Do you have any pre-race rituals?
Jake: I do, which has become quite a meme on the team. I have to have coffee and porridge (or oatmeal) before the race. It’s become such a thing that the team just winded me up. People on X are constantly wanting to see pictures of me with porridge. From a superstitious point, I’m not really one for it, but I always get in from the left-hand side of the car, and get out on the right-hand side of the car.
Sam: You would have been no good in Gen-1 then *laughs*.
Jake: There are some drivers on the grid that are superstitious that I know about.
Sam: I do like to use the power of music before qualifying and the race. I also like to have a joke & a laugh with my engineer and mechanic beforehand. I like to be relaxed and calm with my heart rate. If I get in the car too early, I’ll begin to overthink things, and that leads to negative thoughts. So I want to get into the car, instead of 10 minutes to go, to get in with 5 minutes to go. I’ll do my radio-check and go through things once with my engineer. They’re not superstitions, but just actions that I do. When I was growing up in racing, I did have the lucky underwear thing. I tried that and then crashed, and they had to be thrown away. I’d try to get in the car from every direction, then you have a bad race and that doesn’t work. None of it helps, so I prefer to use methods that actually help my heart rate.
Jake: It’s when you run out of underwear to use, because you’ve had too many bad results.
What are some playlist must-haves for you?
Jake: Ooh, you’re very opinionated about this.
Sam: For me, the new Chase & Status album. The new one is getting a lot of airplay in the car & gym. The most recent Skrillex album as well, or I’ll go back to Linkin Park Hybrid Theory, or Foo Fighters and then maybe some Eminem.
All good hype music!
Sam: Yes, I’m going for that hype music.
Jake: I’m not as opinionated as Sam, but I center more towards British rap and probably Drake as well. Everyone loves Drake, don’t they? I like British rap, I quite like Central Cee at the moment.
Jake, you recently set the Guinness World Record for the indoor land speed record in the McLaren GENBETA. How was that experience going toe-to-toe for the record with Lucas Di Grassi?
Jake: It was interesting, actually. I understood what I was going there to do, but I don’t think I found the excitement out of it until I was actually up against Lucas. So, I went first and you know, typical racing driver, you just do your best and you find the limit. I didn’t really get the feeling for the occasion until Lucas jumped in the car after me and tried to beat me.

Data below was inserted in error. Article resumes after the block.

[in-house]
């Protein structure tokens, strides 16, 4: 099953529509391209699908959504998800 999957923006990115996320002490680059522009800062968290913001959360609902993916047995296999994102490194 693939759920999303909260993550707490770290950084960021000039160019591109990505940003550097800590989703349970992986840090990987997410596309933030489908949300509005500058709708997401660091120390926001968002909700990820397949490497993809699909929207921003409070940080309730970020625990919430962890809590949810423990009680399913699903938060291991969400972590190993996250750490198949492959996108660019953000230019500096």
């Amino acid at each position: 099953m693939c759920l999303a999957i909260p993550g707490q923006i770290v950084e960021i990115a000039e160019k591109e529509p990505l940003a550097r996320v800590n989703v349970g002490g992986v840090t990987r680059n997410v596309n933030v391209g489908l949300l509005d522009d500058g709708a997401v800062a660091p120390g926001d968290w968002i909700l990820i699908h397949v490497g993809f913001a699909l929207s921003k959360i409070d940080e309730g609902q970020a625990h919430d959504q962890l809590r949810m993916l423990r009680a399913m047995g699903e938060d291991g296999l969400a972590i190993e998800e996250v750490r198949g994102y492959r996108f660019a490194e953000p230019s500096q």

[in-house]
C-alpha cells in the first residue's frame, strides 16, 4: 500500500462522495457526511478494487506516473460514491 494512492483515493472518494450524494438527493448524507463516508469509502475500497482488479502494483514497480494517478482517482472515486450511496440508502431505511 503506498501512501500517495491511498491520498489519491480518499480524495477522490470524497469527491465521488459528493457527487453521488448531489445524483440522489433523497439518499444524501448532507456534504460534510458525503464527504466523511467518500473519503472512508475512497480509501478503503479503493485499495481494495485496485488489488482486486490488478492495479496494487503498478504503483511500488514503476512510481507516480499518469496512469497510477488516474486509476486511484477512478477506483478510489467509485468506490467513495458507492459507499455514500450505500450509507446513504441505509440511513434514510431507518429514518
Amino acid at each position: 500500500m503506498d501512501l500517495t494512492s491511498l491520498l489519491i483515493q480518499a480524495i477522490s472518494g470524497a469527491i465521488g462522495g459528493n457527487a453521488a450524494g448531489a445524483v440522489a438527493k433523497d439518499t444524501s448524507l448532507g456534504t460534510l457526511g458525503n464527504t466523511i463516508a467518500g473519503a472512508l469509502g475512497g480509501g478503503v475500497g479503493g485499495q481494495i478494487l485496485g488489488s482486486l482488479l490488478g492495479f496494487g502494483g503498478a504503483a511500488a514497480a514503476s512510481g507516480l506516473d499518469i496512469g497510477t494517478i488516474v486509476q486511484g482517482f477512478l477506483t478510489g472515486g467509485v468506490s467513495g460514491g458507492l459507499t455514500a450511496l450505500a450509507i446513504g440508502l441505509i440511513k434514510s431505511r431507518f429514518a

Then the typical racing driver competition came to mind. I just wanted to beat Lucas, it wasn’t even about being the world record holder *laughs*. It was a decent-sized event and getting the Guinness World Record guy with the clipboard and getting the certificate handed to me, it was pretty cool. I’ve got it up on my bedroom wall at home. It’s cool if you’re going to be a World Record holder of something that means something.
Sam, you’ve also had a super comprehensive career across most series in motorsport– how have you approached prepping for Formula E differently versus any other series in your career?
Sam: I think Formula E’s the most serious I’ve ever been in my motorsport career. It’s been a decade since I’ve been involved in Formula E, and I’m just as motivated now as I was at the beginning. I still have a burning desire to win races, get podiums, and one day try to bring home a world championship. There’s an awful lot of preparation– whether it’s mental or physical, working in the gym or working to better myself.
What was your experience like racing in Le Mans?
Sam: Le Mans is incredible. I’ve done it in 2014, 2015, 2016, 2017 and 2018. Being on the podium at Le Mans is a great feeling. To start the race, to be honest, is the least important part of the race. Nobody remembers who leads Lap One. It’s all about where you’re at at the end of the race. The butterflies and the nerves that you get knowing you’re going to take the start of the race when you’ve got a wall of 200,000 people going up the hill towards the Dunlop chicane. It’s a pretty amazing feeling knowing you’ve got the pressure of taking that car out for the start and you don’t dare make a bad move. You just want to make sure you put the car in a reasonable position ready for your teammates.
Outside of racing, how do you like to spend your time?
Jake: My private life is pretty much centered around cycling, golf, and football (soccer). I’m very passionate about all three, so I can talk about them all day. At the moment, my life’s taken over by two kittens that I just got. I spend my time playing with them, or playing golf when I’m away from the race tracks and simulators.
Sam: Are you a dog person? [shows photo of adorable dogs]. I have Buddy, who’s 8, and then Big Bear. They take up a lot of my time. I also enjoy playing golf, and football. My football team is not doing as well as Jake’s for the first time in about 30 years. It’s also been thirty years that they’ve been doing better, but he’s loving it. I enjoy going to the gym, cardiovascular workout & lifting weights as well. We’re quite simple creatures, aren’t we?
What football teams do you support?
Jake: The mighty Aston Villa. Everyone who reads this in America will know Aston Villa. Nobody’s heard of Manchester United.
Sam: I said, it’s the first time in 30 years. Congratulations, we’re on a downward spiral. Manchester United won everything– the end.
Be sure to catch the start of Formula E’s 10th season, starting with the Mexico City e-Prix on January 13th and 14th.